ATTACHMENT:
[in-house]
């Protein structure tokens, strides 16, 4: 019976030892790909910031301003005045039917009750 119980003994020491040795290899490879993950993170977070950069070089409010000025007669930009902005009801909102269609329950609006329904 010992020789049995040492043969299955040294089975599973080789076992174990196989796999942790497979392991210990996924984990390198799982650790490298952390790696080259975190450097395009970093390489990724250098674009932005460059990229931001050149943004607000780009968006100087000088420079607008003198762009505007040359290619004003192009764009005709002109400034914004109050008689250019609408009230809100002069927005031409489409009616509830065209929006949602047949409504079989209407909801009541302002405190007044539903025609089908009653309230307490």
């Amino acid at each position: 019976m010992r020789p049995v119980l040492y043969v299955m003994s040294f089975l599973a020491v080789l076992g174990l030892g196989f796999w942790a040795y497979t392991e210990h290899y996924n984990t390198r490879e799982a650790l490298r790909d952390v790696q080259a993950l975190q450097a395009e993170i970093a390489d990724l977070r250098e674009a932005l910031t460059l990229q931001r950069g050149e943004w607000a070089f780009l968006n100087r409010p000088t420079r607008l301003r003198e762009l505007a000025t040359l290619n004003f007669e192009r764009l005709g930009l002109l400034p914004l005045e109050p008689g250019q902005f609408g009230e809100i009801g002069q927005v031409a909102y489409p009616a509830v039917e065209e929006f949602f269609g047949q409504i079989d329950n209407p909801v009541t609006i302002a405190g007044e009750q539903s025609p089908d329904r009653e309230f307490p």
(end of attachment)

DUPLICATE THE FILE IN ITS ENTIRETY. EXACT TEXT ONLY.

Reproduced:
[in-house]
């Protein structure tokens, strides 16, 4: 019976030892790909910031301003005045039917009750 119980003994020491040795290899490879993950993170977070950069070089409010000025007669930009902005009801909102269609329950609006329904 010992020789049995040492043969299955040294089975599973080789076992174990196989796999942790497979392991210990996924984990390198799982650790490298952390790696080259975190450097395009970093390489990724250098674009932005460059990229931001050149943004607000780009968006100087000088420079607008003198762009505007040359290619004003192009764009005709002109400034914004109050008689250019609408009230809100002069927005031409489409009616509830065209929006949602047949409504079989209407909801009541302002405190007044539903025609089908009653309230307490």
């Amino acid at each position: 019976m010992r020789p049995v119980l040492y043969v299955m003994s040294f089975l599973a020491v080789l076992g174990l030892g196989f796999w942790a040795y497979t392991e210990h290899y996924n984990t390198r490879e799982a650790l490298r790909d952390v790696q080259a993950l975190q450097a395009e993170i970093a390489d990724l977070r250098e674009a932005l910031t460059l990229q931001r950069g050149e943004w607000a070089f780009l968006n100087r409010p000088t420079r607008l301003r003198e762009l505007a000025t040359l290619n004003f007669e192009r764009l005709g930009l002109l400034p914004l005045e109050p008689g250019q902005f609408g009230e809100i009801g002069q927005v031409a909102y489409p009616a509830v039917e065209e929006f949602f269609g047949q409504i079989d329950n209407p909801v009541t609006i302002a405190g007044e009750q539903s025609p089908d329904r009653e309230f307490p």